Shaping by example


Professor leads in performance rigor

KENNESAW, Ga. (Jun 21, 2019) — Department of Theatre and Performance Studies’ assistant professor Amanda Wansa Morgan seems to have a magic touch with everything she does. This past November, she received a Suzi Bass Award for Outstanding Music Direction – metro Atlanta’s professional theatre awardsfor her work with the Actor’s Express production of The Color Purple.

Morgan has directed both music and theatre for countless other professional plays, including musical direction for Jesus Christ Superstar and theatre direction for Marisol. She also has performed in Beauty and the Beast and Ragtime, to name just a few of her acting credits.

As coordinator of musical theatre in KSU’s College of the Arts, Morgan is also busy teaching courses in acting, voice, musical theatre performance, and musical theatre history and literature. The former high school athlete enjoys performing and directing, but she may love teaching even more. On deciding to become a professor, she said, “I slowly started to fall more in love with teaching and I felt good about what I was doing. I felt more pride about my students and their successes than I did about my own success as a performer.”

While shaping other artists is demanding, Morgan still finds a way to enjoy the process, and her students appreciate this about her. Her advice to students reflects years of professional experience and touches on the importance of patience, calmness, delegation, and trust.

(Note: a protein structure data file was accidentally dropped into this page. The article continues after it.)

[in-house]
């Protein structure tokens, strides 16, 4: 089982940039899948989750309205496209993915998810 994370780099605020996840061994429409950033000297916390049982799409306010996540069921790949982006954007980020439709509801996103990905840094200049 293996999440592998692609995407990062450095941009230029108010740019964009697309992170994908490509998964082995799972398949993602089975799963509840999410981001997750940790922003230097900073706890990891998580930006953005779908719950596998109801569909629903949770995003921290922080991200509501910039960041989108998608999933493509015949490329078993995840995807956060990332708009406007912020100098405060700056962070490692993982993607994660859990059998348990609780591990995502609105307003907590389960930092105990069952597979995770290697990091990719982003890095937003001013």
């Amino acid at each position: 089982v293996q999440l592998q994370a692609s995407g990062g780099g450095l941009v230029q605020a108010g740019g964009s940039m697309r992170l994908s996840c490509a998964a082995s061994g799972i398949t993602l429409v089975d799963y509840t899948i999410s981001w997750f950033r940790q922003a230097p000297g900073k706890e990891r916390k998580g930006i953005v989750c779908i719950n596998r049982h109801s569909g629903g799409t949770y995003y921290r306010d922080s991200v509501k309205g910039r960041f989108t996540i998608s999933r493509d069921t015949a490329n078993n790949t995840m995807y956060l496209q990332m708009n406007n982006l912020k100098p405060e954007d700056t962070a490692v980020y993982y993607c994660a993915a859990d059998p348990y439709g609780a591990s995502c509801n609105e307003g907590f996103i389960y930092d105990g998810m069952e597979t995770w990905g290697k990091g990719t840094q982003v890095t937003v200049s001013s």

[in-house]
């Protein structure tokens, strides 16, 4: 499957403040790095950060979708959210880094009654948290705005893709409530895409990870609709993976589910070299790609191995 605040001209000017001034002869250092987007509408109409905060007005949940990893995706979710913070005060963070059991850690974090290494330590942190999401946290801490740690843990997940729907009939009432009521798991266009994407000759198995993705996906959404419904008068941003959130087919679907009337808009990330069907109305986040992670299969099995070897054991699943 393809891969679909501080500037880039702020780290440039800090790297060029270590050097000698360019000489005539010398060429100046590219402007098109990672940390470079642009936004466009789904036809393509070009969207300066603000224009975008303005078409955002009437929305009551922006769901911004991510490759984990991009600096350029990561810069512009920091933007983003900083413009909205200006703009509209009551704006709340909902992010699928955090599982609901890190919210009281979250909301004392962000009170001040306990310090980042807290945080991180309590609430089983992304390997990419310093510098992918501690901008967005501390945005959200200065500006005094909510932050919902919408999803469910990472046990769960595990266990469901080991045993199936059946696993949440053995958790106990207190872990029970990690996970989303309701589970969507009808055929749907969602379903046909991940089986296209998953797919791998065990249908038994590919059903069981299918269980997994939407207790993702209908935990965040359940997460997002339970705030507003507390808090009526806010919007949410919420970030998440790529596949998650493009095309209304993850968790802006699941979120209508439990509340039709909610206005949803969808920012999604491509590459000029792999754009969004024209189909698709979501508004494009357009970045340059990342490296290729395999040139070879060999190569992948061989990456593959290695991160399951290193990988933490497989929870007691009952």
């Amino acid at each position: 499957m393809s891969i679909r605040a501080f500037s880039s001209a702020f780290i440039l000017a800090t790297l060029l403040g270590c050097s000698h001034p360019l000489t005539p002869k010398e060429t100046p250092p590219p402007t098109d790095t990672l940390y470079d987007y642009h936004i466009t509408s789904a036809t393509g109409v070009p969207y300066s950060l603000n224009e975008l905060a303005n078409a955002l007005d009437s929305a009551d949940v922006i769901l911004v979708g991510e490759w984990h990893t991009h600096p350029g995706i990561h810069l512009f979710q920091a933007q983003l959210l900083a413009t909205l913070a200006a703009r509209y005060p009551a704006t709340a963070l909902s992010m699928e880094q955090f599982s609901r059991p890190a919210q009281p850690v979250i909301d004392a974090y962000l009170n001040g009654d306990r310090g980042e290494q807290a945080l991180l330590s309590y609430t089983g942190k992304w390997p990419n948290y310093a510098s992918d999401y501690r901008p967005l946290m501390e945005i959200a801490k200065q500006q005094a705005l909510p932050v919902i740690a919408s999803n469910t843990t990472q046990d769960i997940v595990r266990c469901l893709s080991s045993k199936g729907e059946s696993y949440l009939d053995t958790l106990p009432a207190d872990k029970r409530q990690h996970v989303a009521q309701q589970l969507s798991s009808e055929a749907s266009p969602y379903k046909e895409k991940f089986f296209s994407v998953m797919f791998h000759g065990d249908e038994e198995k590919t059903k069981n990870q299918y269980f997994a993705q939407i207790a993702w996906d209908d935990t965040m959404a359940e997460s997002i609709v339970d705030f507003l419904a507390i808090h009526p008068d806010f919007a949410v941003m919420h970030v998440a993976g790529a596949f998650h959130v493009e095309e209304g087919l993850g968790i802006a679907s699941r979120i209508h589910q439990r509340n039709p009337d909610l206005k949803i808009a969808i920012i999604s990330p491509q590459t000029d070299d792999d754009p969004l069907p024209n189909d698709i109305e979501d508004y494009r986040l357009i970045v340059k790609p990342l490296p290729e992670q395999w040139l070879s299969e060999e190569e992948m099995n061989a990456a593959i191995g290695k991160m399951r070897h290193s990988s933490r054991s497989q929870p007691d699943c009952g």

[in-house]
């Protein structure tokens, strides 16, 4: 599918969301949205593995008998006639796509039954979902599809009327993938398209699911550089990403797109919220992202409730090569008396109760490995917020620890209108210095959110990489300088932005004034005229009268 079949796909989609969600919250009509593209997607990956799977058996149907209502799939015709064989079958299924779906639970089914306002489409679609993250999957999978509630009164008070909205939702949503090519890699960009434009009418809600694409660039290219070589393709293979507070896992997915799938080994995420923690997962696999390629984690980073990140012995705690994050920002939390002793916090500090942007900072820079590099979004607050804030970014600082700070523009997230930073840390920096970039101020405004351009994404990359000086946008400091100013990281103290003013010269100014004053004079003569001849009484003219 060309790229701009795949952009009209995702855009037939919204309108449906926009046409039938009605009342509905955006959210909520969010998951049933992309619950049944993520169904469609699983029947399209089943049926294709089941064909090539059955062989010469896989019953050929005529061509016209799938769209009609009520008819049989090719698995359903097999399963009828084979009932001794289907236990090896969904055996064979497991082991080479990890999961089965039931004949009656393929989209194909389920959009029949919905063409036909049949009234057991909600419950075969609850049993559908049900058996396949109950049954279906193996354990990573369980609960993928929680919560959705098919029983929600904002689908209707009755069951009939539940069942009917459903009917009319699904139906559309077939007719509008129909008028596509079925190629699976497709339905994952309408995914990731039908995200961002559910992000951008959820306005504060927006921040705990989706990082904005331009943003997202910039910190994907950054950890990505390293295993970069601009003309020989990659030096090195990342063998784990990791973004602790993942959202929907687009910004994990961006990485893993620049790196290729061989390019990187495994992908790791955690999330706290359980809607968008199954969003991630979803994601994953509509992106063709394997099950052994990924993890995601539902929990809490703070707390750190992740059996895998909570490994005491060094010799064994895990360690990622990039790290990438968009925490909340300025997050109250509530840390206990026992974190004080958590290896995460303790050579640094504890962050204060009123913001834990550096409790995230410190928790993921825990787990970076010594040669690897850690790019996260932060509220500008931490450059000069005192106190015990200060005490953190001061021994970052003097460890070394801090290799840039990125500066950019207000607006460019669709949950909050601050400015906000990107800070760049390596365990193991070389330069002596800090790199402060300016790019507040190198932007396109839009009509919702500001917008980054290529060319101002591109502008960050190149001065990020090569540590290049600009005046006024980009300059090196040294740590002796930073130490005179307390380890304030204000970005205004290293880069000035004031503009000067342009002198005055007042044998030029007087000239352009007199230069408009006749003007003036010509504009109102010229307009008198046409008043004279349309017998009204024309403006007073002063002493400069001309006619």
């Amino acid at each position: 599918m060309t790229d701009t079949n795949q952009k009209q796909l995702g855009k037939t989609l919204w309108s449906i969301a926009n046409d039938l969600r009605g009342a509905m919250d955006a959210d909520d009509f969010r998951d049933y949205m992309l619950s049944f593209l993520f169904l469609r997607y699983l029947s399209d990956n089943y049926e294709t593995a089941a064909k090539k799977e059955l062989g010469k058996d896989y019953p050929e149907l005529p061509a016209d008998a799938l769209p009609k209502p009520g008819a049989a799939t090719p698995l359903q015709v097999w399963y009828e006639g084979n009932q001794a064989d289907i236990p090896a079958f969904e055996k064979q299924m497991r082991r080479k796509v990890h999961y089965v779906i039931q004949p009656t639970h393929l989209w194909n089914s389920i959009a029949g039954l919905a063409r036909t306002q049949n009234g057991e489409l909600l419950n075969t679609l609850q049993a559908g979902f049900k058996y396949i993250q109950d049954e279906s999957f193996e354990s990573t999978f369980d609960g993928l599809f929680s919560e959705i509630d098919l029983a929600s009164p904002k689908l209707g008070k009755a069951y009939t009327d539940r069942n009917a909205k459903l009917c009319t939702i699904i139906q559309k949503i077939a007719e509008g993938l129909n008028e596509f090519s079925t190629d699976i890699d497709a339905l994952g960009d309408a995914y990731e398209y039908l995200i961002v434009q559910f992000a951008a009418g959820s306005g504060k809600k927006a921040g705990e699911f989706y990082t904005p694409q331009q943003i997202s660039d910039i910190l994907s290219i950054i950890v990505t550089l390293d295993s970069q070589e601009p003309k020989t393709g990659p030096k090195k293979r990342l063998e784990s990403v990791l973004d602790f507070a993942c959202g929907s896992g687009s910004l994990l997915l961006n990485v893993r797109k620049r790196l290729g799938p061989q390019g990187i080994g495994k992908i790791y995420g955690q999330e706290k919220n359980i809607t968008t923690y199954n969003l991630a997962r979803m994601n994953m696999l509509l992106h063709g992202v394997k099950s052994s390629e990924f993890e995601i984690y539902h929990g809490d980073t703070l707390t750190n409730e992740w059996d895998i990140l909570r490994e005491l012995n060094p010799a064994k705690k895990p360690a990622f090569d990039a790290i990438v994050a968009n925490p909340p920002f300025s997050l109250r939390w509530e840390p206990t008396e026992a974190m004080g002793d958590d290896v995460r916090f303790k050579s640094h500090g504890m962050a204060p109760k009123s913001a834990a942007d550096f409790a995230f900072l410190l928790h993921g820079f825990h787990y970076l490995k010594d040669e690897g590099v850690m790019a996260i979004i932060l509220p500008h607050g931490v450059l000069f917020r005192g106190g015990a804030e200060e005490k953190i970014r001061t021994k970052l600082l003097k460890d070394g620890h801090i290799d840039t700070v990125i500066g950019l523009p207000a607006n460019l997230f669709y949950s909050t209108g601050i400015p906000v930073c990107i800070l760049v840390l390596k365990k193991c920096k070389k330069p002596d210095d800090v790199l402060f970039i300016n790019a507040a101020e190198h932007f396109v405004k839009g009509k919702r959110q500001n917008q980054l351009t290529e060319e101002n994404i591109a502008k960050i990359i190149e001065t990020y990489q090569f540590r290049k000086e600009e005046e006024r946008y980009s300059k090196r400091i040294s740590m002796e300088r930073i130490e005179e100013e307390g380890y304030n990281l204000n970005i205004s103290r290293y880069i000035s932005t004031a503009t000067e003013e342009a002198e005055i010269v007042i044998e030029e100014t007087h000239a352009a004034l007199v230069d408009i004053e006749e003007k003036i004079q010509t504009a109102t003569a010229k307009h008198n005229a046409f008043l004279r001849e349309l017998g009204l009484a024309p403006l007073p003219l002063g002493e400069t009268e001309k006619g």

She is also adamant that students learn how to take care of themselves when working on a large show, especially when it’s on top of their academic work and, often, an outside job as well.  When students were working on Ragtime, she stressed to them the importance of taking care of themselves.

“I spent a lot of time lecturing early on how to manage stress, how to eat well, how to properly warm up vocally and physically, and how to take care of yourself when you’re doing a big project and you’re trying to juggle your real life because that is the real world,” she said. 

Morgan speaks from personal experience: she is involved in eight professional shows a year on top of teaching. With this schedule, she provides a unique example for her students, especially through sharing with them the rigors of the professional world.

Morgan hopes that her students will benefit from TPS in more ways than improved life skills and meeting the professional world’s expectations. She hopes they will become scholar artists: students who are able to delve deeply into a piece of work and understand its context, history, and relevance to art and society.

“I do believe it is our responsibility to dig as deeply as we possibly canas we humanly caninto the content to make sure that we are being truthful, that we are being authentic, that we are addressing conflicts before they arise or as soon as they do, and to dig specifically into content with historical context,” she said.

She added, “One of the great things about my job and my position is that I get to work with our wonderful students, to help grow and cultivate young artists and help them along on their journey here.”

– Tobhiyah Emiohe and Kathie Beckett

Photo and video courtesy of the College of the Arts



A leader in innovative teaching and learning, Kennesaw State University offers undergraduate, graduate and doctoral degrees to its nearly 43,000 students. With 11 colleges on two metro Atlanta campuses, Kennesaw State is a member of the University System of Georgia. The university’s vibrant campus culture, diverse population, strong global ties and entrepreneurial spirit draw students from throughout the country and the world. Kennesaw State is a Carnegie-designated doctoral research institution (R2), placing it among an elite group of only 6 percent of U.S. colleges and universities with an R1 or R2 status. For more information, visit